Honda Confirms Ninth Death Related To Takata Airbags

Jan 01, 2016 12:05 PM EST | John Nassivera


Honda confirmed Thursday that a Takata airbag inflator ruptured in a crash of a Honda Accord that led to the death of a teenager in July, which is the ninth death in the world connected to the faulty airbags.

U.S. auto safety authorities first reported the fatality last week, which was the eighth in the U.S. and the first since April linked to the Japanese airbag manufacturer's inflators, according to Reuters. These airbags present a safety issue due to their tendency to explode with too much force and send metal shrapnel flying at the driver and passengers.

"American Honda has confirmed that the Takata driver's front airbag inflator ruptured in the crash of a 2001 Honda Accord Coupe on July 22, 2015 near Pittsburgh," Honda said in a statement, USA Today reported. "Injuries related to this airbag inflator rupture likely resulted in the tragic death of the underage driver."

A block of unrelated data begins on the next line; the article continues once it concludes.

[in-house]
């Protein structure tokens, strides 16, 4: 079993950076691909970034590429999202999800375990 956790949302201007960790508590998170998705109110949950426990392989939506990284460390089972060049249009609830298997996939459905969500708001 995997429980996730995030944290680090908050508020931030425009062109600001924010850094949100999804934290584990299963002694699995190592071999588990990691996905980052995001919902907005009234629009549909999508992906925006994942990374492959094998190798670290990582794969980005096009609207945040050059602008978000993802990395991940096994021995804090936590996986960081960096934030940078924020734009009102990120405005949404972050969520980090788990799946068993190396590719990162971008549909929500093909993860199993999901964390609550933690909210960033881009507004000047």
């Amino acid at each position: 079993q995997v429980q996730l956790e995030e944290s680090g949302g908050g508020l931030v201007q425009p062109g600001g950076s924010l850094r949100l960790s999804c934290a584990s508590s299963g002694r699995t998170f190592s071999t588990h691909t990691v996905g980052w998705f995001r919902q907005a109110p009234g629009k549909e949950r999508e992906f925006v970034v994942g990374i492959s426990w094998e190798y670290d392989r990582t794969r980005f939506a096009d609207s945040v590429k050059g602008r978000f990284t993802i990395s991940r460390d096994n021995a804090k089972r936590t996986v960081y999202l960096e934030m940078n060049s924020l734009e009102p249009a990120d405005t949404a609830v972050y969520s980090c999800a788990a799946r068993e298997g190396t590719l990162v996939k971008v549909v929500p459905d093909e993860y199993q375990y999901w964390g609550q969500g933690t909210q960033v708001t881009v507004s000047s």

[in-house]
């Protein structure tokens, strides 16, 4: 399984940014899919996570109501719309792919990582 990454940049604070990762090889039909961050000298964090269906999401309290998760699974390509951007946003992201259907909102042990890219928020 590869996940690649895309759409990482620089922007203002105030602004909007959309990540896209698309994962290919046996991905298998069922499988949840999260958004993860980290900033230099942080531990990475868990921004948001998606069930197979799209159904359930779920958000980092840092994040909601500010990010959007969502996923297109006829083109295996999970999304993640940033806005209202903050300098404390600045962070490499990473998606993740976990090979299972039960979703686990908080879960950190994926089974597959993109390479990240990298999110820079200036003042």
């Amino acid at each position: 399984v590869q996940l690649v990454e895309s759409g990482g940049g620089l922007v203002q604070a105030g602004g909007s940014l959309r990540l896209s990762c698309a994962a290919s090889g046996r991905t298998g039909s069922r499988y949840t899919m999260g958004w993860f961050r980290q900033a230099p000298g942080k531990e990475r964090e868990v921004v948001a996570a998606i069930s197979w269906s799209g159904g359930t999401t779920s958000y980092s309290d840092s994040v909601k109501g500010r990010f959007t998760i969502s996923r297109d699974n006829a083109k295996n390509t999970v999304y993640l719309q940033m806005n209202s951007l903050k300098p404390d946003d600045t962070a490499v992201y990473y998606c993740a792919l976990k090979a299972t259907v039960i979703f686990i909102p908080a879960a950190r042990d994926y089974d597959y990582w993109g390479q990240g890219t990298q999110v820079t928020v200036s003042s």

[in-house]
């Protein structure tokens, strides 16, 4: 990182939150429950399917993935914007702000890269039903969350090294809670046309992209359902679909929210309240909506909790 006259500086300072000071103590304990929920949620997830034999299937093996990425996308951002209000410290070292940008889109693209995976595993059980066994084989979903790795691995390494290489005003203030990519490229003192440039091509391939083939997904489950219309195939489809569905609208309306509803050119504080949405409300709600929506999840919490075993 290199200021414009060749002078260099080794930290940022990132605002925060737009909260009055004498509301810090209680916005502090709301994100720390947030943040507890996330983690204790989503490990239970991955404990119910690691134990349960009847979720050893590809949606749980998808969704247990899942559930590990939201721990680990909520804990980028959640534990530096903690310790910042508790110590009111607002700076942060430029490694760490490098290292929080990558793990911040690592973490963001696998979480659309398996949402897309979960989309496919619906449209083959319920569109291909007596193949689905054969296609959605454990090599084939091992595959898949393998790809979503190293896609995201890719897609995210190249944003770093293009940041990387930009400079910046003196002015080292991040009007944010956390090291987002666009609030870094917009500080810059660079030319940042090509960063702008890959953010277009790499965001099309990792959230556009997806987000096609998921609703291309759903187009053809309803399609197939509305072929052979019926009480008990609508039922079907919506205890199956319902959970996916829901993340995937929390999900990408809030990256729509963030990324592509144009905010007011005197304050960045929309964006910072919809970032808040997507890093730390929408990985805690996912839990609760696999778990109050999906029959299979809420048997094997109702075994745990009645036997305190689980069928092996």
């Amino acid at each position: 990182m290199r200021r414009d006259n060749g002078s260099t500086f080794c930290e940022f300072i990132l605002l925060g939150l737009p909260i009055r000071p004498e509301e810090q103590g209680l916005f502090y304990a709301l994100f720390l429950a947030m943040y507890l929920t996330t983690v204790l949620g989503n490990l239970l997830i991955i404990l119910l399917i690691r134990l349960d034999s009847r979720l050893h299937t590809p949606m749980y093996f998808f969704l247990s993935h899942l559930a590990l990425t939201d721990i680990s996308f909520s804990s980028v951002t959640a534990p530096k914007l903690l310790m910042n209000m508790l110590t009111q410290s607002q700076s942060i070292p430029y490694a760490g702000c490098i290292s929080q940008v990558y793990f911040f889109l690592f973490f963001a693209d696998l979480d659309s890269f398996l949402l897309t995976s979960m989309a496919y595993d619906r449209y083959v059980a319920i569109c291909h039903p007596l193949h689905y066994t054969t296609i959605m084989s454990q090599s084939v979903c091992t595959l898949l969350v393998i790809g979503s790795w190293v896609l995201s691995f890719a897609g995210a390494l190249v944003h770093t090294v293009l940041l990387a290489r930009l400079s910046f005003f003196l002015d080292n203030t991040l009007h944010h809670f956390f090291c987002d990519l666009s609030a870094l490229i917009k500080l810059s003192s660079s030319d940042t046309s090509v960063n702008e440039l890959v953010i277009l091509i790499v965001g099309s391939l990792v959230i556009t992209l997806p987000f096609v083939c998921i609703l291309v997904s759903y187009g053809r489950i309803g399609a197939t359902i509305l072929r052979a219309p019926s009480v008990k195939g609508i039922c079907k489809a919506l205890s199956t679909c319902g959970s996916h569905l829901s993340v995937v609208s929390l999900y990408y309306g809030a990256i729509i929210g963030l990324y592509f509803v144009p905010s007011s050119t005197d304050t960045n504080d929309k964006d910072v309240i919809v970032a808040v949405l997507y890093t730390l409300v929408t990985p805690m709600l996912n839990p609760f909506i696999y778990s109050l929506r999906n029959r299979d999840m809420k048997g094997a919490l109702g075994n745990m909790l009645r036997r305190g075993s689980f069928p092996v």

The Japan-based automaker worked with the National Highway Traffic Safety Administration to inspect the crash. The unidentified driver was hospitalized after a Takata airbag ruptured and died several days later.

The confirmation also follows a week after a 13-year-old boy was reported to have been in a car crash on July 22, with sources familiar with the matter saying that he took the keys without permission from a parent and got behind the wheel, Reuters noted. Pennsylvania State Police had reported an incident that involved a 13-year-old boy being the sole person in a 2001 Honda Accord that crashed early on the same day.

In addition to the eight deaths in the U.S. involving faulty Takata airbags in Hondas, the death of a pregnant woman in the same vehicle and with the same airbags was reported in Malaysia.

"This young person's death is tragic, and it underscores why we are continuing to work so hard to get these defective inflators off the road," NHTSA spokesman Gordon Trowbridge said when the boy's death was announced in December, according to USA Today.

The airbag dilemma has taken a huge toll on Takata, which had to recall at least 23 million ammonium-nitrate inflators in 19 million vehicles as a result and saw Toyota and Nissan ditch it as their airbag supplier. The recalls involved 11 automakers.

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